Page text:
Reflecting on the 75th anniversary year, Lupo shared, “I’m sure that our founders would all be proud of what we’ve done with the department coming after them. The equipment has been upgraded, we have our own radiosonde launch for weather balloons, we have our own radar, which is something that not all meteorology programs have.”

Lupo’s advice to students who will represent the future of this program is to be strongly grounded in weather but stay up to date on other topics affected by the weather because research is so interdisciplinary. “Get that strong grounding in meteorology,” he said, “but know that there’s so much more out there.”

Many of the current and former students who have come through the meteorology program say that one of the most impactful experiences they had is the ability to immediately jump into hands-on learning and research alongside their professors, even as undergraduates. Being able to use professional software and instruments from an early stage of their academic journey is an opportunity they feel propels them to be better industry professionals.

Christina Crowe (BS Soil, Environmental and Atmospheric Science ‘07), master instructor at National Weather Service Leadership Academy, and current president of the National Weather Association, recalls her fascination with the weather beginning in fourth grade after reading The Night of the Twisters and watching the skies turn green, knowing a storm was imminent.

“I knew in high school that I was going to go meteorology,” she said.

Crowe wrestled with the decision to follow in her two older brothers’ footsteps when choosing a college, or to venture out and go somewhere different.

“I looked at other programs, but I kept coming back to Mizzou,” she said.

Because her brother was already attending Mizzou, Crowe came to visit him, and on that trip, she gained an inside look at the Atmospheric Science program while she was still in high school.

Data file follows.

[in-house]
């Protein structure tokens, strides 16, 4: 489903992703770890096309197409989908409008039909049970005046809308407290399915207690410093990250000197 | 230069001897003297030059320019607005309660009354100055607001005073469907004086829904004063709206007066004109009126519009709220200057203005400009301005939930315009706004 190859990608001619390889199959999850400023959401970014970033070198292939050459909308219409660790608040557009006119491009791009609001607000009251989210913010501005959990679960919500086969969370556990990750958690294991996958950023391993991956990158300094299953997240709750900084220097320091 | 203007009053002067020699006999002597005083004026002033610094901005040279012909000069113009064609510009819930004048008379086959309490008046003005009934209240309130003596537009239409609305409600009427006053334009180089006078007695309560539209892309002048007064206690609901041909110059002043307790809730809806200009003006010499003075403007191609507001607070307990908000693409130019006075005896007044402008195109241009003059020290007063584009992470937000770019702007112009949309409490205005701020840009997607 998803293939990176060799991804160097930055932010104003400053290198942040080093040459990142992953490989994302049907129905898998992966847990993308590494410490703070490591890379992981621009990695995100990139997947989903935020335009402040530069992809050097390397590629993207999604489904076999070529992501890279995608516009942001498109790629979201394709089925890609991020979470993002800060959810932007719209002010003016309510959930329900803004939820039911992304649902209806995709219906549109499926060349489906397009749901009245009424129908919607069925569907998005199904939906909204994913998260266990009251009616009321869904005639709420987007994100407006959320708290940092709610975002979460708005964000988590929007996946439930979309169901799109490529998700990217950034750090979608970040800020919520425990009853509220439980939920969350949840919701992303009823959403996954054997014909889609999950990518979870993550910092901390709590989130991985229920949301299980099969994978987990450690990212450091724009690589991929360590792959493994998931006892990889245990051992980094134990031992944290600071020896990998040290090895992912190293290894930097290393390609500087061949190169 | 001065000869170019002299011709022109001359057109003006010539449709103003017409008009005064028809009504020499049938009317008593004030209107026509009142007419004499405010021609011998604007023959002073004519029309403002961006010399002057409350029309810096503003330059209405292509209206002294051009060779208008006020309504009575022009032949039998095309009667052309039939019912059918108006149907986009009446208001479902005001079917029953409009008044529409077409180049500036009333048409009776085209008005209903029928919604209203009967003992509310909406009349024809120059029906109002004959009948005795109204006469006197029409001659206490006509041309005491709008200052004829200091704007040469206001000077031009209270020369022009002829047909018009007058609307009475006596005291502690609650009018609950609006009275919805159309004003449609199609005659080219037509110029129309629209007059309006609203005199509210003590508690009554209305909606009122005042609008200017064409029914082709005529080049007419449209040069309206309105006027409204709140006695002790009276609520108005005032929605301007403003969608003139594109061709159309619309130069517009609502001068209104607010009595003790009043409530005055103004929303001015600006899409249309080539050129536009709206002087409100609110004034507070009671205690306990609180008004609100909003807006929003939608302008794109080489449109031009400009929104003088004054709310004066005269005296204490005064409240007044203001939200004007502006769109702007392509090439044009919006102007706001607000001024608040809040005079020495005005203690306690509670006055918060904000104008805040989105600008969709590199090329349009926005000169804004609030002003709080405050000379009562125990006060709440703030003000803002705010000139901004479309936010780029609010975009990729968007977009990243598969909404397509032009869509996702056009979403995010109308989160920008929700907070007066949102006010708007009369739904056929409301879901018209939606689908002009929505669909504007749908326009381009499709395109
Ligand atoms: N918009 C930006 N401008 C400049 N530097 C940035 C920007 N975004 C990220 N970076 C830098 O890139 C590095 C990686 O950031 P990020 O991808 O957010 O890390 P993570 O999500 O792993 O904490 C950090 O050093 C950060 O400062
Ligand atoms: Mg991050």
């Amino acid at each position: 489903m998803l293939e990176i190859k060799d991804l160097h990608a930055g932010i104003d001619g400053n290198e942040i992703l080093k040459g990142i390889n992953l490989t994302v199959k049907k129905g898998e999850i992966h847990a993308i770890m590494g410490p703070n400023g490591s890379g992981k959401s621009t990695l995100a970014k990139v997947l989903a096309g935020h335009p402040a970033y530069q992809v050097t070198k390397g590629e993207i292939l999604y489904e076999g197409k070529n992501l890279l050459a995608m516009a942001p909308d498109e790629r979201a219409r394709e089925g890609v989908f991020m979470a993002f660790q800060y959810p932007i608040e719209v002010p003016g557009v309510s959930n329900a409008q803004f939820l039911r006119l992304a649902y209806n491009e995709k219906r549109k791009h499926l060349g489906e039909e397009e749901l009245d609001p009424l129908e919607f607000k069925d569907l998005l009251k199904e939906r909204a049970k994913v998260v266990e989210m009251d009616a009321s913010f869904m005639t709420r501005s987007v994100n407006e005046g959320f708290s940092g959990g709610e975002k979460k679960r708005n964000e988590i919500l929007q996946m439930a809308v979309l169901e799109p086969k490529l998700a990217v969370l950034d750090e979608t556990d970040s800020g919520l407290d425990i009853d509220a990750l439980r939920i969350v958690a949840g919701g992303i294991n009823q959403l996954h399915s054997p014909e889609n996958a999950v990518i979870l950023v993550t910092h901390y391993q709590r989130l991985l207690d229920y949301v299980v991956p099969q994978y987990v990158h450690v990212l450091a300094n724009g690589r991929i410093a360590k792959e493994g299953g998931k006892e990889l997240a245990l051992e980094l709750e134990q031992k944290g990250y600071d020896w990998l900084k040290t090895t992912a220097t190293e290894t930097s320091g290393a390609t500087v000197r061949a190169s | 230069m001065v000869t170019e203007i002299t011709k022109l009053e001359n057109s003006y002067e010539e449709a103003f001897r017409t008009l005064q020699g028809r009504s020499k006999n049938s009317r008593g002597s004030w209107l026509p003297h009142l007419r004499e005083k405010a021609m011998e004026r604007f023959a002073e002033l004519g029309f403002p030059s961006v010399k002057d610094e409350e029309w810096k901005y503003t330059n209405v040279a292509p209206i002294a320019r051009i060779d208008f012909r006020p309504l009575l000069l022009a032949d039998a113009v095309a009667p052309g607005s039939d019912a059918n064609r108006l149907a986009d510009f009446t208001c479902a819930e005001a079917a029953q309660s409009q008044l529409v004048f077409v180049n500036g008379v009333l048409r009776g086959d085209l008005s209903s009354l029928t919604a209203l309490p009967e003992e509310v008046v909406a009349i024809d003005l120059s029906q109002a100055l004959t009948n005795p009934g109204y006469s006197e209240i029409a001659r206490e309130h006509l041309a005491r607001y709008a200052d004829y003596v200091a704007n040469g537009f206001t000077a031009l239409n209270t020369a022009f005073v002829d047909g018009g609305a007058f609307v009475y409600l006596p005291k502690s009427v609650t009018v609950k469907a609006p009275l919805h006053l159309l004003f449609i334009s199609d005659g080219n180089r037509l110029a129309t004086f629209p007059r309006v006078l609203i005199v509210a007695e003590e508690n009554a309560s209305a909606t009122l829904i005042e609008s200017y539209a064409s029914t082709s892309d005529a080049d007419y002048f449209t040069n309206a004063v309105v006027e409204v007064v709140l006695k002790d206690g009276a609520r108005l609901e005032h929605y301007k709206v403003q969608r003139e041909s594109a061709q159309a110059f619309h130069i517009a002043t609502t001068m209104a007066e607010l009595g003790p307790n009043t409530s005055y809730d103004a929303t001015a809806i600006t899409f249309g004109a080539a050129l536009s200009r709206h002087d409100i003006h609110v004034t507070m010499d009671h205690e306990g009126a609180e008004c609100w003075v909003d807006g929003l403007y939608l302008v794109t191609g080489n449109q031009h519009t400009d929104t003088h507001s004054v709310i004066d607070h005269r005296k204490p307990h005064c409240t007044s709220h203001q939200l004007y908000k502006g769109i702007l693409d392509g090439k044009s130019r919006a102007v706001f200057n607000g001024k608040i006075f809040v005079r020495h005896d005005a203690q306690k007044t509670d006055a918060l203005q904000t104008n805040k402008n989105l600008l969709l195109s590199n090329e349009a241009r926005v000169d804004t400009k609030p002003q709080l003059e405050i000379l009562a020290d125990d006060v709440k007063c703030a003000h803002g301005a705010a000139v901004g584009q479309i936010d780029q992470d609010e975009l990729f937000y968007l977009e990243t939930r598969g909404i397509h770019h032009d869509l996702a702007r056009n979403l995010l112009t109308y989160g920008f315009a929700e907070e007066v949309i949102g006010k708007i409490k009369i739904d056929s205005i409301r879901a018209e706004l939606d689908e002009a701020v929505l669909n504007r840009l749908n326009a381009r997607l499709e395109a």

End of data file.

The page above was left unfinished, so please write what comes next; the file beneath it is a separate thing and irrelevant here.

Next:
“Dr. Market allowed me to sit in on one of his meteorology classes. It was both seeing him as a faculty member engaging with the class and talking to the students about their experience on the Storm Chase Team, and being involved in research projects as undergrads that got me really excited about this program,” she said.

Patrick Guinan, associate professor emeritus and former state climatologist, recalls coming to Mizzou in 1988 to pursue a doctoral degree in atmospheric science. “Little did I know,” he said, “that my arrival would translate to an education and career in atmospheric science at Mizzou for 34.5 years. It has been a wonderful ride from the time I arrived to the day I retired earlier this year.

“Over the years, I came to realize how respected and admired Dr. Wayne Decker was in his profession. He was a pioneer in the field of Agricultural Climatology, and his contributions and impacts are still seen today. He understood the importance and value of environmental observation,” said Guinan.

“Thanks to Dr. Decker’s initial endeavors, and to many individuals who succeeded him, the Atmospheric Science program remains strong and vibrant today.”

During this milestone year for Atmospheric Science at Mizzou, the School of Natural Resources has a goal to endow the Dr. Wayne Decker Scholarship Fund. Of the scholarships named after the program’s founding members, the Decker Scholarship is the only one that is not yet endowed. Your help in achieving this goal ensures the program’s past is honored while creating opportunities for future students.